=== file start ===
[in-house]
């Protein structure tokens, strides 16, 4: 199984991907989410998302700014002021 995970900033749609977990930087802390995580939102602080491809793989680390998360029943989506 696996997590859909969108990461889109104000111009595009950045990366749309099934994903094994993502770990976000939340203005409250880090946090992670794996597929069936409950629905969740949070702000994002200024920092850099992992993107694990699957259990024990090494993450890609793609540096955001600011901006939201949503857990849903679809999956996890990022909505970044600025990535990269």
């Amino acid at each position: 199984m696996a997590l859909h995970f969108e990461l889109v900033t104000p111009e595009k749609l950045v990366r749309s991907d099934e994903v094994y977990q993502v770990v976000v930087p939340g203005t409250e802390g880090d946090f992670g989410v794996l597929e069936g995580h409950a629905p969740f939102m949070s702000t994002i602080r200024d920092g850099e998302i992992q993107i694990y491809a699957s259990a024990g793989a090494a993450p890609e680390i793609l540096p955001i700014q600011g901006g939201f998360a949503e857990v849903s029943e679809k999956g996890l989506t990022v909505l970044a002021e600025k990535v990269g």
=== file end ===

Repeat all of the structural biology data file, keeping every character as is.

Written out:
[in-house]
């Protein structure tokens, strides 16, 4: 199984991907989410998302700014002021 995970900033749609977990930087802390995580939102602080491809793989680390998360029943989506 696996997590859909969108990461889109104000111009595009950045990366749309099934994903094994993502770990976000939340203005409250880090946090992670794996597929069936409950629905969740949070702000994002200024920092850099992992993107694990699957259990024990090494993450890609793609540096955001600011901006939201949503857990849903679809999956996890990022909505970044600025990535990269």
């Amino acid at each position: 199984m696996a997590l859909h995970f969108e990461l889109v900033t104000p111009e595009k749609l950045v990366r749309s991907d099934e994903v094994y977990q993502v770990v976000v930087p939340g203005t409250e802390g880090d946090f992670g989410v794996l597929e069936g995580h409950a629905p969740f939102m949070s702000t994002i602080r200024d920092g850099e998302i992992q993107i694990y491809a699957s259990a024990g793989a090494a993450p890609e680390i793609l540096p955001i700014q600011g901006g939201f998360a949503e857990v849903s029943e679809k999956g996890l989506t990022v909505l970044a002021e600025k990535v990269g």